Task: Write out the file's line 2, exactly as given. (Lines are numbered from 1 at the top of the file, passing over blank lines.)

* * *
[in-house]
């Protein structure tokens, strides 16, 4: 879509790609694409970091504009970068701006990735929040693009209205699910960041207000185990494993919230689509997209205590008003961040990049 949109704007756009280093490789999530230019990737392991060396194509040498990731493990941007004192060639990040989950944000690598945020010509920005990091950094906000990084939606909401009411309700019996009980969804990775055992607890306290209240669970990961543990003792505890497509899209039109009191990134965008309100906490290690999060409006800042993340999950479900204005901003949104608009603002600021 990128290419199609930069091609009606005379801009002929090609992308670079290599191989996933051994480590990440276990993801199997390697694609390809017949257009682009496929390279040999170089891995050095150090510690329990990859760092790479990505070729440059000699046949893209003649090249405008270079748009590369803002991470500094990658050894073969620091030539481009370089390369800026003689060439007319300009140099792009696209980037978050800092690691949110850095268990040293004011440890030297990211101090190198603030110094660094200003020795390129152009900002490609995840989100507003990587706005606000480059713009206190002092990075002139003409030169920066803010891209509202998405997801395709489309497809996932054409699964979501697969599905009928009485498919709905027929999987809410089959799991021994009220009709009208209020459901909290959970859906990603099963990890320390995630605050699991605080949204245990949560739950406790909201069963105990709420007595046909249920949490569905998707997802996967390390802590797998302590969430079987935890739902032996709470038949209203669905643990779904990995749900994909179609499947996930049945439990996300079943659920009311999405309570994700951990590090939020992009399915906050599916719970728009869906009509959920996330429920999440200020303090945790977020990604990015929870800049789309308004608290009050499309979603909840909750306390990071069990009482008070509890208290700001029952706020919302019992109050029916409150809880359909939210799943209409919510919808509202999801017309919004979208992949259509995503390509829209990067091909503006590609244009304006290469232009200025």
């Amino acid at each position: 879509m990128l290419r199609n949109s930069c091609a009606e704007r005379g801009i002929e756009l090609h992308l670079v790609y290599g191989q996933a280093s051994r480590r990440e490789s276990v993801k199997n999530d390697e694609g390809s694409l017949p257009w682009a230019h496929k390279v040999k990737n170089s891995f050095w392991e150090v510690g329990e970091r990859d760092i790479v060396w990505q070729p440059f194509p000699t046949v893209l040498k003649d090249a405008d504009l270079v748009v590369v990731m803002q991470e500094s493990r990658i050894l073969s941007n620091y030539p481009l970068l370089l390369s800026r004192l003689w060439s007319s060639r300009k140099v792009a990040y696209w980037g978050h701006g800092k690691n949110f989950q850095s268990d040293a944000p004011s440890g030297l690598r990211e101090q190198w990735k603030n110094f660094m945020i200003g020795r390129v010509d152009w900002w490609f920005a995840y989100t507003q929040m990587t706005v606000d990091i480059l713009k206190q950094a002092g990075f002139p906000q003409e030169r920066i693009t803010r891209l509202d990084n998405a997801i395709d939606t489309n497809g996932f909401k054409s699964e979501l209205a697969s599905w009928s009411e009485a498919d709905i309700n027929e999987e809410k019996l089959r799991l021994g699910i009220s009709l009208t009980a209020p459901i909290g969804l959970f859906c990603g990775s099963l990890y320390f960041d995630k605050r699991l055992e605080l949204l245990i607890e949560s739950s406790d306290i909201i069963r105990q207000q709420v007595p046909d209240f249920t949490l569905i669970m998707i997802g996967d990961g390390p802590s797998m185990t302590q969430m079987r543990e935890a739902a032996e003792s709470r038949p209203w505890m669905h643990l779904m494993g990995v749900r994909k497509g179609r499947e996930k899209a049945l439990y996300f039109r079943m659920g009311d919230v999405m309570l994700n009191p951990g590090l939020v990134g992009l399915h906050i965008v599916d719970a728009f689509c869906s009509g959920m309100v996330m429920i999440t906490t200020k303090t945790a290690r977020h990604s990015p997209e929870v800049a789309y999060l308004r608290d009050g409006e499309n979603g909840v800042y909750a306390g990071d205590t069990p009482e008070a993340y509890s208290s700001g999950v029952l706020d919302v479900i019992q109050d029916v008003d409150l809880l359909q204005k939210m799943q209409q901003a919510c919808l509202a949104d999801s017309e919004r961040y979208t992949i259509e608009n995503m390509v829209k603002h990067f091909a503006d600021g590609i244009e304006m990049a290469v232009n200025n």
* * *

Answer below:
């Protein structure tokens, strides 16, 4: 879509790609694409970091504009970068701006990735929040693009209205699910960041207000185990494993919230689509997209205590008003961040990049 949109704007756009280093490789999530230019990737392991060396194509040498990731493990941007004192060639990040989950944000690598945020010509920005990091950094906000990084939606909401009411309700019996009980969804990775055992607890306290209240669970990961543990003792505890497509899209039109009191990134965008309100906490290690999060409006800042993340999950479900204005901003949104608009603002600021 990128290419199609930069091609009606005379801009002929090609992308670079290599191989996933051994480590990440276990993801199997390697694609390809017949257009682009496929390279040999170089891995050095150090510690329990990859760092790479990505070729440059000699046949893209003649090249405008270079748009590369803002991470500094990658050894073969620091030539481009370089390369800026003689060439007319300009140099792009696209980037978050800092690691949110850095268990040293004011440890030297990211101090190198603030110094660094200003020795390129152009900002490609995840989100507003990587706005606000480059713009206190002092990075002139003409030169920066803010891209509202998405997801395709489309497809996932054409699964979501697969599905009928009485498919709905027929999987809410089959799991021994009220009709009208209020459901909290959970859906990603099963990890320390995630605050699991605080949204245990949560739950406790909201069963105990709420007595046909249920949490569905998707997802996967390390802590797998302590969430079987935890739902032996709470038949209203669905643990779904990995749900994909179609499947996930049945439990996300079943659920009311999405309570994700951990590090939020992009399915906050599916719970728009869906009509959920996330429920999440200020303090945790977020990604990015929870800049789309308004608290009050499309979603909840909750306390990071069990009482008070509890208290700001029952706020919302019992109050029916409150809880359909939210799943209409919510919808509202999801017309919004979208992949259509995503390509829209990067091909503006590609244009304006290469232009200025």